CIE standard illuminate that represents a color temperature of 6504ºK, the color temperature that is most widely used in graphic art color-viewing booths.
Language and our ideas about how it is interpreted change rapidly. The Specialty Graphic Imaging Association (SGIA) is aware of this and continues its effort to keep our constituents well informed about changes to the increasingly complex industry terminology. This publication represents the most recent changes.
Highest level of density.
Lowest level of density.
A trademark term for synthetic polyester textile fiber.
A barrier placed on the squeegee side of the screen to hold the print ink in a confined area.
A fossil resin used as an ingredient in screen printing varnishes and lacquers.
A wire cylinder in papermaking that creates the watermark, texture, or special effect on a sheet.
A mechanical process for continuously drawing glass tubing from a rotating mandrel.
(1) The forming of a gel like substance, premature polymerization of UV ink without being exposed to a UV light source; (2) A slow chemical change that occurs in light sensitive emulsion or coating when the material is stored.
A concentration of pigment in one spot that can be caused by a depression in the printed substrate material.
An illumination technique that lights the specimen surface from an oblique angle to highlight surface problems.
A room where actinic rays of light have been excluded used for manufacturing, handling, and developing light sensitive materials.
The manipulation, recording and handling of data by means of electronic equipment.
A self-contained graphic art camera that does not have to be operated in a darkroom.
The phenomena of increased color brilliance where the wavelengths of other colors in the spectrum converge.
Series of spectral power distribution curves based on measurements of natural daylight and recommended by the CIE in 1965. Values are defined for the wavelength region 300 to 830 nm.
Acronym for direct current; refer to current, direct.
Computer file format including four EPS files for CMYK; a graphics file appropriate to the operating platform for screen display.
A smooth non-glare finish.
Cosmetic feature of a graphic overlay where the display is visible only when backlit.
An exact matching of a mixed color with a sample or previously match batch.
The net increase in length after a plastic material has been elongated without breaking, and allowed to relax.
A neutral white without any visible tint.
A two-sided p.o.p. unit which carries an advertisement on one side and a message from the dealer to his customers on the reverse.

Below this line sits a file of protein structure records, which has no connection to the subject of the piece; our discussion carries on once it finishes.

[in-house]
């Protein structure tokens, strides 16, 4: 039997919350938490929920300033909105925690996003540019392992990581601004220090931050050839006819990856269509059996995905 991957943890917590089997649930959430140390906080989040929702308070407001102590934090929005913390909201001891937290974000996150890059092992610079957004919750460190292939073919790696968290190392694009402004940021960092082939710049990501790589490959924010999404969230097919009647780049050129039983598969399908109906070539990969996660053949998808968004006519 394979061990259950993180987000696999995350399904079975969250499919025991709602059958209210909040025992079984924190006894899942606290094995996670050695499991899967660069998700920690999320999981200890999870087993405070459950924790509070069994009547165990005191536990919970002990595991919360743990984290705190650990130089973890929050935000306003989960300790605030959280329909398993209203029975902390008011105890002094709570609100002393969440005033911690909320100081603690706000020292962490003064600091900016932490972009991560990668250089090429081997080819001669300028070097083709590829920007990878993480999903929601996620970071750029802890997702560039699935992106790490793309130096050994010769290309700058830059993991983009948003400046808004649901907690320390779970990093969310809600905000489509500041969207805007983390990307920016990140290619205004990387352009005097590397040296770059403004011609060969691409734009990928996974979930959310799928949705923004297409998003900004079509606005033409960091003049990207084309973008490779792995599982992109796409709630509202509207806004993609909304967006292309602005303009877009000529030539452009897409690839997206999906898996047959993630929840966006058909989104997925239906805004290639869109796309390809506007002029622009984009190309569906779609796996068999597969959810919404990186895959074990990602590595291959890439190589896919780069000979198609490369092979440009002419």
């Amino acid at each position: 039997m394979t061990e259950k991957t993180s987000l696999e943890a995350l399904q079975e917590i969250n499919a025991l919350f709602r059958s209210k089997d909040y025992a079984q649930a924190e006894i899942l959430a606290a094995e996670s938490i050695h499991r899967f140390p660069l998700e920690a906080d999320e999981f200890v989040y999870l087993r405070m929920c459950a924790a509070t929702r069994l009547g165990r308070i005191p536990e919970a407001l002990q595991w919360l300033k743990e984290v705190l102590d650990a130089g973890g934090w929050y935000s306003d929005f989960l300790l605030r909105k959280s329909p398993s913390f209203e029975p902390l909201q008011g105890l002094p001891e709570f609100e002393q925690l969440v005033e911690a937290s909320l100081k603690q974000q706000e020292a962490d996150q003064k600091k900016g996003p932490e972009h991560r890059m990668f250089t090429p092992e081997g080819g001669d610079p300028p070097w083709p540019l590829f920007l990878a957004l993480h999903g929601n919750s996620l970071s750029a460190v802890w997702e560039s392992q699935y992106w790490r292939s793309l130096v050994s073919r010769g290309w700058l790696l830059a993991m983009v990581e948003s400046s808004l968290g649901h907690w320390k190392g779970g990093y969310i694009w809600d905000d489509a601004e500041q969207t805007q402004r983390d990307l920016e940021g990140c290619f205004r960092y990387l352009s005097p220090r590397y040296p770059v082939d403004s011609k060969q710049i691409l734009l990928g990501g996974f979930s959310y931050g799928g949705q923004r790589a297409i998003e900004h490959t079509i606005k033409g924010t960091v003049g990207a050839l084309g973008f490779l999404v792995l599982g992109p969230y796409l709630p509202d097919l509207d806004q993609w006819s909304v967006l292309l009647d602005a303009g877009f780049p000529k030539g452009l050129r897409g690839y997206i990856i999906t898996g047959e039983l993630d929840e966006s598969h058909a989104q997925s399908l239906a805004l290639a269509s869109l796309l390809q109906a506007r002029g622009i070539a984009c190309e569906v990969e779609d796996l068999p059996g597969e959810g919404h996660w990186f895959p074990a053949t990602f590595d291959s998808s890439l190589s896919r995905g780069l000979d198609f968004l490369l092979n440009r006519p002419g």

A technique for impressing a design or texture into a material.
(1) Testing and/or correcting errors; (2) to bring any newly installed unit of equipment up to operating mode dependability.
The process of removing rough edge deformations caused by cutting and/or drilling dielectric supports for printed circuits.
A prefix utilized in the metric system of measurement that denotes 10 to the power of one (101); symbol is da.
An abbreviated form of decalcomania, the French designation of a design printed on specially prepared paper for transfer to a substrate. Also see cement-type decal, duplex decal, heat release decal, simplex decal, varnish-on decal, water slide decal, decalcomania.
A clear, screen printable, water soluble compound printed over the face surface of decal for face-down adhesion on a transparent substrate for viewing through the substrate.
A specially formulated fast-setting varnish used for adhering certain types of decals usually intended for outdoor exposure.
An abbreviated form of decalcomania, the French designation of a design printed on specially prepared paper for transfer to a substrate.
A specially coated absorbent paper made of cotton fiber mixed with chemical wood pulp, having a smooth, uniform finish and with a good wet strength and finished as a simplex or duplex decal paper.
To remove liquid and leave the solids behind in a liquid slurry.
A prefix utilized in the metric system of measurement that denotes 10 to the negative 1 power (10-1) or 0.1; symbol is d.
The logarithmic acoustical unit scale used for expressing transmission gains, losses, and levels, and for measuring relative intensity of sound.